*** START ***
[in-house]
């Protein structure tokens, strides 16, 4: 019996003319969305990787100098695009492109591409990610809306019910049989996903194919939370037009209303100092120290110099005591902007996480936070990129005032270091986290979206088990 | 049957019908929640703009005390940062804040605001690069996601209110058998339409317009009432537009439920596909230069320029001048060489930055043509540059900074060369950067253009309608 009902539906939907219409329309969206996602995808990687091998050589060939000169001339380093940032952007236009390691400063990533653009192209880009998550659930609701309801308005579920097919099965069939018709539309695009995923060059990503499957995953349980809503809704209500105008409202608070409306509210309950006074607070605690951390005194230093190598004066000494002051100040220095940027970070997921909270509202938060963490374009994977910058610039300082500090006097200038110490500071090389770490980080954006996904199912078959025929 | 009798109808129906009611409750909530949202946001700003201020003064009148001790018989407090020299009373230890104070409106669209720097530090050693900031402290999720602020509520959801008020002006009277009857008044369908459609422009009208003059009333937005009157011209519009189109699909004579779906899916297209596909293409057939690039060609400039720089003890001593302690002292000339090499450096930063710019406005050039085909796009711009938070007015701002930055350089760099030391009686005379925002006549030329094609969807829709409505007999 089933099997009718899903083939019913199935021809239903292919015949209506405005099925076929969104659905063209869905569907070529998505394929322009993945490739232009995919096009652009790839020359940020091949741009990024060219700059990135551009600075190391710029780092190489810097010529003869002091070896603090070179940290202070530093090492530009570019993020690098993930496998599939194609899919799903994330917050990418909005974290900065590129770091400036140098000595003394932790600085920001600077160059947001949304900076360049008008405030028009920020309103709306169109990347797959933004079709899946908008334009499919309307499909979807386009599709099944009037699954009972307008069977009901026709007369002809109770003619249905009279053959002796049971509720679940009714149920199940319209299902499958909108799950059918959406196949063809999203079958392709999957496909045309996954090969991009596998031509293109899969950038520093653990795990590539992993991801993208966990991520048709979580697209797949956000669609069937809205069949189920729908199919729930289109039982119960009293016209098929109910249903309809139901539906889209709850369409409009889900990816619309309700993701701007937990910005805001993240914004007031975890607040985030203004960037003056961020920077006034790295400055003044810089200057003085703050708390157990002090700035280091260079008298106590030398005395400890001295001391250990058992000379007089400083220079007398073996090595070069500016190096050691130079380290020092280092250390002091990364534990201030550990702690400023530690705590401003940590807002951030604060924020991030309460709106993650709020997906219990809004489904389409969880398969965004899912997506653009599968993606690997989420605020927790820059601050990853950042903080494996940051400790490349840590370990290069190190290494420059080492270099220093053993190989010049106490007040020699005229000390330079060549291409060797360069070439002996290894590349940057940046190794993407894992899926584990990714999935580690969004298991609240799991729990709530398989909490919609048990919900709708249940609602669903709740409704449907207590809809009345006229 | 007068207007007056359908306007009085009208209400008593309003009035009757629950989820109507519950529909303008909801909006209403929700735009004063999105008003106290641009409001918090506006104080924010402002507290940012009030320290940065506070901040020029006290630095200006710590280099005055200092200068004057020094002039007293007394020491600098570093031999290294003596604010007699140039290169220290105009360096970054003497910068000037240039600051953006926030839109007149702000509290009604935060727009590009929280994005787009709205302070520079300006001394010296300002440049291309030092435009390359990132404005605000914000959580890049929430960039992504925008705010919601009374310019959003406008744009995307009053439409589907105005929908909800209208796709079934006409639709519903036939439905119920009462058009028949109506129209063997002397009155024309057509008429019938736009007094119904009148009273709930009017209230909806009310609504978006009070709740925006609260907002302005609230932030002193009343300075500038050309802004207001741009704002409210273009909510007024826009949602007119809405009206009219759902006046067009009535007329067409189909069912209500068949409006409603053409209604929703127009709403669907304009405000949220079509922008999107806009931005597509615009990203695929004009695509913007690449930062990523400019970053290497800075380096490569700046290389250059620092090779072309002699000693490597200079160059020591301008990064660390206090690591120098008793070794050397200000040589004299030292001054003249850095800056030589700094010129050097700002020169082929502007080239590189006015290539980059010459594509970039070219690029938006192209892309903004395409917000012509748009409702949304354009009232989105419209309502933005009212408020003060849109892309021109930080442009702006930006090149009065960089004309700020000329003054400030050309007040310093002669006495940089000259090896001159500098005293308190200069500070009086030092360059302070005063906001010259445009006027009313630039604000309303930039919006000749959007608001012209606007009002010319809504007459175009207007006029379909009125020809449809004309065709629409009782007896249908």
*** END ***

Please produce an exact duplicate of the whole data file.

[in-house]
């Protein structure tokens, strides 16, 4: 019996003319969305990787100098695009492109591409990610809306019910049989996903194919939370037009209303100092120290110099005591902007996480936070990129005032270091986290979206088990 | 049957019908929640703009005390940062804040605001690069996601209110058998339409317009009432537009439920596909230069320029001048060489930055043509540059900074060369950067253009309608 009902539906939907219409329309969206996602995808990687091998050589060939000169001339380093940032952007236009390691400063990533653009192209880009998550659930609701309801308005579920097919099965069939018709539309695009995923060059990503499957995953349980809503809704209500105008409202608070409306509210309950006074607070605690951390005194230093190598004066000494002051100040220095940027970070997921909270509202938060963490374009994977910058610039300082500090006097200038110490500071090389770490980080954006996904199912078959025929 | 009798109808129906009611409750909530949202946001700003201020003064009148001790018989407090020299009373230890104070409106669209720097530090050693900031402290999720602020509520959801008020002006009277009857008044369908459609422009009208003059009333937005009157011209519009189109699909004579779906899916297209596909293409057939690039060609400039720089003890001593302690002292000339090499450096930063710019406005050039085909796009711009938070007015701002930055350089760099030391009686005379925002006549030329094609969807829709409505007999 089933099997009718899903083939019913199935021809239903292919015949209506405005099925076929969104659905063209869905569907070529998505394929322009993945490739232009995919096009652009790839020359940020091949741009990024060219700059990135551009600075190391710029780092190489810097010529003869002091070896603090070179940290202070530093090492530009570019993020690098993930496998599939194609899919799903994330917050990418909005974290900065590129770091400036140098000595003394932790600085920001600077160059947001949304900076360049008008405030028009920020309103709306169109990347797959933004079709899946908008334009499919309307499909979807386009599709099944009037699954009972307008069977009901026709007369002809109770003619249905009279053959002796049971509720679940009714149920199940319209299902499958909108799950059918959406196949063809999203079958392709999957496909045309996954090969991009596998031509293109899969950038520093653990795990590539992993991801993208966990991520048709979580697209797949956000669609069937809205069949189920729908199919729930289109039982119960009293016209098929109910249903309809139901539906889209709850369409409009889900990816619309309700993701701007937990910005805001993240914004007031975890607040985030203004960037003056961020920077006034790295400055003044810089200057003085703050708390157990002090700035280091260079008298106590030398005395400890001295001391250990058992000379007089400083220079007398073996090595070069500016190096050691130079380290020092280092250390002091990364534990201030550990702690400023530690705590401003940590807002951030604060924020991030309460709106993650709020997906219990809004489904389409969880398969965004899912997506653009599968993606690997989420605020927790820059601050990853950042903080494996940051400790490349840590370990290069190190290494420059080492270099220093053993190989010049106490007040020699005229000390330079060549291409060797360069070439002996290894590349940057940046190794993407894992899926584990990714999935580690969004298991609240799991729990709530398989909490919609048990919900709708249940609602669903709740409704449907207590809809009345006229 | 007068207007007056359908306007009085009208209400008593309003009035009757629950989820109507519950529909303008909801909006209403929700735009004063999105008003106290641009409001918090506006104080924010402002507290940012009030320290940065506070901040020029006290630095200006710590280099005055200092200068004057020094002039007293007394020491600098570093031999290294003596604010007699140039290169220290105009360096970054003497910068000037240039600051953006926030839109007149702000509290009604935060727009590009929280994005787009709205302070520079300006001394010296300002440049291309030092435009390359990132404005605000914000959580890049929430960039992504925008705010919601009374310019959003406008744009995307009053439409589907105005929908909800209208796709079934006409639709519903036939439905119920009462058009028949109506129209063997002397009155024309057509008429019938736009007094119904009148009273709930009017209230909806009310609504978006009070709740925006609260907002302005609230932030002193009343300075500038050309802004207001741009704002409210273009909510007024826009949602007119809405009206009219759902006046067009009535007329067409189909069912209500068949409006409603053409209604929703127009709403669907304009405000949220079509922008999107806009931005597509615009990203695929004009695509913007690449930062990523400019970053290497800075380096490569700046290389250059620092090779072309002699000693490597200079160059020591301008990064660390206090690591120098008793070794050397200000040589004299030292001054003249850095800056030589700094010129050097700002020169082929502007080239590189006015290539980059010459594509970039070219690029938006192209892309903004395409917000012509748009409702949304354009009232989105419209309502933005009212408020003060849109892309021109930080442009702006930006090149009065960089004309700020000329003054400030050309007040310093002669006495940089000259090896001159500098005293308190200069500070009086030092360059302070005063906001010259445009006027009313630039604000309303930039919006000749959007608001012209606007009002010319809504007459175009207007006029379909009125020809449809004309065709629409009782007896249908």